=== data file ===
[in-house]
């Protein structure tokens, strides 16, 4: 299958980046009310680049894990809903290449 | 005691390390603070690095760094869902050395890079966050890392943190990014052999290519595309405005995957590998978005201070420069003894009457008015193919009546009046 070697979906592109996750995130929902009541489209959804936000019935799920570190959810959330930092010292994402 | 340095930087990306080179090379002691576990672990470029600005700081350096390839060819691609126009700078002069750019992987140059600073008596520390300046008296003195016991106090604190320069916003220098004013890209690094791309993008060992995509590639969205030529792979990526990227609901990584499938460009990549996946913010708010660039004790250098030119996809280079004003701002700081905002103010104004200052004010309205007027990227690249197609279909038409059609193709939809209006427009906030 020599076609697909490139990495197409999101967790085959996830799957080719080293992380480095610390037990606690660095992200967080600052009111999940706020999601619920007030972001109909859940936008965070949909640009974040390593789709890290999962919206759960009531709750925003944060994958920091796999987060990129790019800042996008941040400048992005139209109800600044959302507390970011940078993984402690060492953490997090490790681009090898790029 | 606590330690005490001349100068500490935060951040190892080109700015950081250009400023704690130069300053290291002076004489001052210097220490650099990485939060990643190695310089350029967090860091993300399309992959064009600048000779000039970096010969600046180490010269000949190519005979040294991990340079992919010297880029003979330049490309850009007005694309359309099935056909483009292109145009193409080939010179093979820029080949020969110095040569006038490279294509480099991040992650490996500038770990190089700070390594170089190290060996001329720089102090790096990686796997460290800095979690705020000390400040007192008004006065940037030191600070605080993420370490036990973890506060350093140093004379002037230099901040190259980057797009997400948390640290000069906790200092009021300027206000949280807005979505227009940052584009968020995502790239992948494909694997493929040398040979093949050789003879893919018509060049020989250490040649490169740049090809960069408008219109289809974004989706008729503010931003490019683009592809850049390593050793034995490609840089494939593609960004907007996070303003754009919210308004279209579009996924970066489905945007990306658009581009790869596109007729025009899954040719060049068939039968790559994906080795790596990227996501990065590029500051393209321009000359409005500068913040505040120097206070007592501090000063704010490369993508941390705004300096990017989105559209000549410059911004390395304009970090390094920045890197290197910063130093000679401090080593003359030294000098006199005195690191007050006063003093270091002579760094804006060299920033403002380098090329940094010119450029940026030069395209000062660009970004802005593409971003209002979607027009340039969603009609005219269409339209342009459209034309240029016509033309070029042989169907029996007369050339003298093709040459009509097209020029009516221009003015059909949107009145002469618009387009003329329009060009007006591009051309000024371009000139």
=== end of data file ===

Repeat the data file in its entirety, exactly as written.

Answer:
[in-house]
């Protein structure tokens, strides 16, 4: 299958980046009310680049894990809903290449 | 005691390390603070690095760094869902050395890079966050890392943190990014052999290519595309405005995957590998978005201070420069003894009457008015193919009546009046 070697979906592109996750995130929902009541489209959804936000019935799920570190959810959330930092010292994402 | 340095930087990306080179090379002691576990672990470029600005700081350096390839060819691609126009700078002069750019992987140059600073008596520390300046008296003195016991106090604190320069916003220098004013890209690094791309993008060992995509590639969205030529792979990526990227609901990584499938460009990549996946913010708010660039004790250098030119996809280079004003701002700081905002103010104004200052004010309205007027990227690249197609279909038409059609193709939809209006427009906030 020599076609697909490139990495197409999101967790085959996830799957080719080293992380480095610390037990606690660095992200967080600052009111999940706020999601619920007030972001109909859940936008965070949909640009974040390593789709890290999962919206759960009531709750925003944060994958920091796999987060990129790019800042996008941040400048992005139209109800600044959302507390970011940078993984402690060492953490997090490790681009090898790029 | 606590330690005490001349100068500490935060951040190892080109700015950081250009400023704690130069300053290291002076004489001052210097220490650099990485939060990643190695310089350029967090860091993300399309992959064009600048000779000039970096010969600046180490010269000949190519005979040294991990340079992919010297880029003979330049490309850009007005694309359309099935056909483009292109145009193409080939010179093979820029080949020969110095040569006038490279294509480099991040992650490996500038770990190089700070390594170089190290060996001329720089102090790096990686796997460290800095979690705020000390400040007192008004006065940037030191600070605080993420370490036990973890506060350093140093004379002037230099901040190259980057797009997400948390640290000069906790200092009021300027206000949280807005979505227009940052584009968020995502790239992948494909694997493929040398040979093949050789003879893919018509060049020989250490040649490169740049090809960069408008219109289809974004989706008729503010931003490019683009592809850049390593050793034995490609840089494939593609960004907007996070303003754009919210308004279209579009996924970066489905945007990306658009581009790869596109007729025009899954040719060049068939039968790559994906080795790596990227996501990065590029500051393209321009000359409005500068913040505040120097206070007592501090000063704010490369993508941390705004300096990017989105559209000549410059911004390395304009970090390094920045890197290197910063130093000679401090080593003359030294000098006199005195690191007050006063003093270091002579760094804006060299920033403002380098090329940094010119450029940026030069395209000062660009970004802005593409971003209002979607027009340039969603009609005219269409339209342009459209034309240029016509033309070029042989169907029996007369050339003298093709040459009509097209020029009516221009003015059909949107009145002469618009387009003329329009060009007006591009051309000024371009000139």